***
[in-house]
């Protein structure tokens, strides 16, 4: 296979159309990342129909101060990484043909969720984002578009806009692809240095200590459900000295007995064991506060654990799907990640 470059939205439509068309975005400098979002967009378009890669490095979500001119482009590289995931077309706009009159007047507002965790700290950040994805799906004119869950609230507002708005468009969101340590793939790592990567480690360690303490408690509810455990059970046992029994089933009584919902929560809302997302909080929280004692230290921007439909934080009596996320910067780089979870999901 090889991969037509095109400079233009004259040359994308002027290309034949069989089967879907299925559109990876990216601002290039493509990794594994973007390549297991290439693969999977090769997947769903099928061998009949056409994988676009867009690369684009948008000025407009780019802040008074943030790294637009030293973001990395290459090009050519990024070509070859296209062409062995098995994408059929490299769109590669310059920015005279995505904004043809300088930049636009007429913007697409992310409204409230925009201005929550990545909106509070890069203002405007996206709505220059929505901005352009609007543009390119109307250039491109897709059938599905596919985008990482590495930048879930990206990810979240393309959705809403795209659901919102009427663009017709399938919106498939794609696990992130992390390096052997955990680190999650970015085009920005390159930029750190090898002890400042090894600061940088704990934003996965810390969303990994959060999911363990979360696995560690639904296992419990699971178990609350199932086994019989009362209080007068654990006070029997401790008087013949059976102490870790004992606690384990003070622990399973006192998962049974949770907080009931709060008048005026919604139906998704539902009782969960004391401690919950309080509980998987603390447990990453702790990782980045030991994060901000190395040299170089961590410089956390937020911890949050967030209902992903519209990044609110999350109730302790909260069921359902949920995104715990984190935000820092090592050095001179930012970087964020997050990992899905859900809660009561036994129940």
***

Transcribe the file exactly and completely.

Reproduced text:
[in-house]
């Protein structure tokens, strides 16, 4: 296979159309990342129909101060990484043909969720984002578009806009692809240095200590459900000295007995064991506060654990799907990640 470059939205439509068309975005400098979002967009378009890669490095979500001119482009590289995931077309706009009159007047507002965790700290950040994805799906004119869950609230507002708005468009969101340590793939790592990567480690360690303490408690509810455990059970046992029994089933009584919902929560809302997302909080929280004692230290921007439909934080009596996320910067780089979870999901 090889991969037509095109400079233009004259040359994308002027290309034949069989089967879907299925559109990876990216601002290039493509990794594994973007390549297991290439693969999977090769997947769903099928061998009949056409994988676009867009690369684009948008000025407009780019802040008074943030790294637009030293973001990395290459090009050519990024070509070859296209062409062995098995994408059929490299769109590669310059920015005279995505904004043809300088930049636009007429913007697409992310409204409230925009201005929550990545909106509070890069203002405007996206709505220059929505901005352009609007543009390119109307250039491109897709059938599905596919985008990482590495930048879930990206990810979240393309959705809403795209659901919102009427663009017709399938919106498939794609696990992130992390390096052997955990680190999650970015085009920005390159930029750190090898002890400042090894600061940088704990934003996965810390969303990994959060999911363990979360696995560690639904296992419990699971178990609350199932086994019989009362209080007068654990006070029997401790008087013949059976102490870790004992606690384990003070622990399973006192998962049974949770907080009931709060008048005026919604139906998704539902009782969960004391401690919950309080509980998987603390447990990453702790990782980045030991994060901000190395040299170089961590410089956390937020911890949050967030209902992903519209990044609110999350109730302790909260069921359902949920995104715990984190935000820092090592050095001179930012970087964020997050990992899905859900809660009561036994129940």